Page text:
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Celebrating ACS Scholars
Jan26

Celebrating ACS Scholars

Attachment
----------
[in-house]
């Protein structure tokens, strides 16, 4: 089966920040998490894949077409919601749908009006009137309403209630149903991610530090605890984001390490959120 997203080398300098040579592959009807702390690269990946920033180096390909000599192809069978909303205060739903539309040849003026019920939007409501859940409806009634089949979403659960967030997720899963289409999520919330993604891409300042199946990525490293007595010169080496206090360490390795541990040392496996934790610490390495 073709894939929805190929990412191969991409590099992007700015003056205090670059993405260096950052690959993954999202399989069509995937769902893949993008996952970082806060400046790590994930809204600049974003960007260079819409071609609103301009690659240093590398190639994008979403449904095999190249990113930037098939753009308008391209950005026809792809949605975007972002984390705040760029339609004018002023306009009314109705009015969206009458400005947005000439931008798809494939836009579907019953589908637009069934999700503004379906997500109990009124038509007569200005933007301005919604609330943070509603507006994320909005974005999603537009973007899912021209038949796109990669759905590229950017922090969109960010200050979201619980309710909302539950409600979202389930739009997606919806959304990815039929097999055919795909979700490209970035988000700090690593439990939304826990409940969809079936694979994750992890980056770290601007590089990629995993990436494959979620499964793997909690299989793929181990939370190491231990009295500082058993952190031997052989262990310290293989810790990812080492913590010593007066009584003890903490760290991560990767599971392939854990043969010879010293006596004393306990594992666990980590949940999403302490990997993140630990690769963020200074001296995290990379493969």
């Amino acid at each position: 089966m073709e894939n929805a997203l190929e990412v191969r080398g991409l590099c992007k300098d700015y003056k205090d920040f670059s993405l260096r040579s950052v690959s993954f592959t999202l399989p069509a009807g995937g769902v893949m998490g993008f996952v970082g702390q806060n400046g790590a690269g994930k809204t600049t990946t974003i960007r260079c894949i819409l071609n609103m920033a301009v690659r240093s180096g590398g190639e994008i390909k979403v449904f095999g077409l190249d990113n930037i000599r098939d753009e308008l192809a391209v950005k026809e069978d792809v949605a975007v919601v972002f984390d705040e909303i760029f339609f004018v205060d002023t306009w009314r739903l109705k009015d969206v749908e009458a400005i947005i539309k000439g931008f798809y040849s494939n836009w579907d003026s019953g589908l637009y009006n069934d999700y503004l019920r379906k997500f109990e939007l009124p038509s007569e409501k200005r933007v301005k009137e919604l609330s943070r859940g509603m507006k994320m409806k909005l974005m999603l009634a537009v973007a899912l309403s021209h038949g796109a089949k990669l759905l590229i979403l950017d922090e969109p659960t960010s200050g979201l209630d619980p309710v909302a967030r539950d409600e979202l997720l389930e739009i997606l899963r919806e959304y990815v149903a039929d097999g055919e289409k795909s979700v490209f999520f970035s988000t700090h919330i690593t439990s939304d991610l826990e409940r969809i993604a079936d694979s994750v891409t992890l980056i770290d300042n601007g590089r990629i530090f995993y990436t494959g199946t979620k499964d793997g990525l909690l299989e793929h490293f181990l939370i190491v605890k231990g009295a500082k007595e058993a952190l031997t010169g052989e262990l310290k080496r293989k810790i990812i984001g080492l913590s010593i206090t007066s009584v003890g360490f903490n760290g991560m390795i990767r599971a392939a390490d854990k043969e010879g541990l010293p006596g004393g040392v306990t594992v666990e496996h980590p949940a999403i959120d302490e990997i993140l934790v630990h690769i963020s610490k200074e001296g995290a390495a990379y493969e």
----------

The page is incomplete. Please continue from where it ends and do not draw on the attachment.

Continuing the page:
The American Chemical Society Scholars Program celebrates its 15th anniversary in 2010. The program awards renewable scholarships of up to $5,000 per year to underrepresented minority students who want to enter chemistry or chemical engineering or related fields such as environmental science, toxicology, and chemical technology. As part of the 15th anniversary celebration, C&EN is launching in this issue a series of profiles of current and former ACS Scholars. The profiles will run in the last issue of each month. The first profile is of Steven W. Meier, who is a member of the Citizen Potawatomi Nation, an American Indian tribe with its headquarters in Shawnee, Okla. (see page 41). Meier was an ACS Scholar at Rice University. He received a bachelor’s degree in chemical engineering from Rice, went on to receive his Ph.D. in chemical engineering from Northwestern University, and is now at ExxonMobil R&D in Annandale, N.J. Through the year, C&EN will tell 12 of these inspirational stories. There are many, many more. The ACS Scholars Program, which won the 2001 Presidential Award for Excellence in Science, Mathematics & Engineering Mentoring and the 1997 American Society of Association Executives Award of Excellence, has aided more than 1,900 students since its inception. African Americans comprise 55% of the recipient pool, Hispanic/Latino students represent 39%, and Native American students represent 6%. To date, more than 900 students receiving scholarships have graduated with a bachelor’s degree in a chemical science, and 48% have entered the chemical science workforce. Thirty-six percent of the students majored in chemistry; 36%, chemical engineering; 13%, biochemistry; and 10%, a chemistry-related discipline. More than 60 ACS Scholars have gone on to earn a Ph.D. in chemistry, chemical engineering, or a related discipline. Eligibility requirements for ACS Scholars and other information on the program can be found at www.acs.org under “Funding & Awards.” Madeleine Jacobs, ACS executive director and chief executive officer, says of the program: “The ACS Scholars Program has had enormous impact in only 15 years in literally changing the face of the chemistry enterprise. Since the program’s inception, $12.2 million in scholarships have been awarded, plus ACS has provided all the administrative support. When I look at the success stories of our hundreds of ACS Scholars and the Ph.D.s the program has produced, I know that this success would not have been possible without the tremendous support of the ACS Board of Directors, which committed significant funding and moral support to launching and sustaining the program, as well as the generous contributions of companies, foundations, ACS members, and other individuals. This is a program of which we can all be very proud.” Mentoring is...